Sexting is a much more difficult problem. Try buying a new phone without a built-in camera — or, for that new phone with a camera, have an OS that can be configured to block sending images, or buying a wireless plan that allows texting but not sending images. Possible, but unusual. Parental control locks in software are what it will take in order to address sexting; phone manufacturers who don’t provide parental controls should be pressured into doing so.

    But this begs a more fundamental question: Since digital cameras have been around for many years, why is it that kids seem so totally willing to take naked pictures of themselves with a cellphone camera, and distribute them to a friend or two, than they are with their digital camera? What about the cellphone camera, compared to a digital camera, pushes so many kids to cross that privacy boundary?

    Oh, and one more point: those kids who redistributed the naked image of the 14-year-old have legally committed distribution of child pornography. People have been, are are being, prosecuted around the country for child pornography for image sexting.

    • arafat kazi says:

      Playing devil’s advocate:

      Kids that can’t subvert a simple rule like that deserve to not be part of their social networks.


      The world’s most advanced consumer electronics company can’t manage to keep people from jailbreaking iOS and you want parents to enforce that?
      Or try finding a cameraless phone. I tried finding one for my father and ended up having to settle for telling him “just don’t worry about it.” (He does not sext.)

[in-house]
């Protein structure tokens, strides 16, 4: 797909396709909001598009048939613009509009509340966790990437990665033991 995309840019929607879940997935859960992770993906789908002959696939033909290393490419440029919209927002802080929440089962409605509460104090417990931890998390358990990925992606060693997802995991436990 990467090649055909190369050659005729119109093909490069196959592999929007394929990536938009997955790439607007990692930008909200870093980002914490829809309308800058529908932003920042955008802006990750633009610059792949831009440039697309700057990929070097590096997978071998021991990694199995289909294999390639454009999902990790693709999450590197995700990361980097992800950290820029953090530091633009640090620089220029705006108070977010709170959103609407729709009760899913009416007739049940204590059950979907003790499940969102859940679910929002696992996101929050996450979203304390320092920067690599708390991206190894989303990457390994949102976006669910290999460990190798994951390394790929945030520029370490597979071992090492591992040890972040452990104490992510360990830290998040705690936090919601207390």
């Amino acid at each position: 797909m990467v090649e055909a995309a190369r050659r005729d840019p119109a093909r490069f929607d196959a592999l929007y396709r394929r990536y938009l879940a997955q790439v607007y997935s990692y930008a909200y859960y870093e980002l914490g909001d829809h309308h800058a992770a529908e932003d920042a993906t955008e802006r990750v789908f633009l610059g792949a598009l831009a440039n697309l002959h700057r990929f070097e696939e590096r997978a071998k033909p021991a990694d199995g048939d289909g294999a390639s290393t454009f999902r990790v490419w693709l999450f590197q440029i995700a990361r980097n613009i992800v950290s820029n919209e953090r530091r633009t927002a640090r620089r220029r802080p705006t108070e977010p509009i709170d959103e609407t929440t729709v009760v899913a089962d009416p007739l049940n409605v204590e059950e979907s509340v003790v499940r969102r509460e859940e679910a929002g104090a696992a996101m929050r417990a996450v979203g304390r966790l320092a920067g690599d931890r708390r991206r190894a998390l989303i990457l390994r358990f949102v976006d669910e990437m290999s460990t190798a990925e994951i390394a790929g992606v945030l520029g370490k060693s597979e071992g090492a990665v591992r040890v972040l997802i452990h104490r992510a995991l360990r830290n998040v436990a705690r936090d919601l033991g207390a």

Same thing that drove Victorians to prostitutes and Archie & Veronica to making out in Pop Tate’s Chock’lit Shoppe. Young lust. It’s a more powerful force than Flex Plexico’s Sex Textaco!!!!!!!

      My personal belief about this (which I don’t know if it’s right or universal) is that lust is pretty universal. I was going to start talking about teen pregnancy and how it’s become more socially acceptable for teenage mothers to have their children out of wedlock without giving it up for adoption/abortion/marriage. And I do think that more boundaries are being crossed every day.

      When I was in college ten years ago, I was excited because I knew a girl who modelled on a nude pinup (no hardcore) site. It was uncommon. She was considered to be worldly and wise, like a lady from a Kingsley Amis novel who talked about Camus and smoked many cigarettes. (That’s how I imagine Nina Hartley is.) Nowadays high school kids are doing it. Maybe ten years later the new thing will be sharing hardcore videos. Who knows?

      It bothers me a lot these days because my little baby cousins are now college age and I am horrified to think of them going out into a world as naked with lust as this one. But acceptability is always a moving target and we have to adapt to changing mindsets or get left behind.

      Finally: I don’t know if every 14 year old who forwards a naked picture of her or his classmate is going to get nabbed for CP. I’m sure there are cases of that happening, but I hope and pray that the FBI has the brains to go after actual CP distributors and pedophiles than waste their resources on this.

    • arafat kazi says:

      err the parts where I quoted your post didn’t show up, but I’m sure you can figure out what I’m responding to.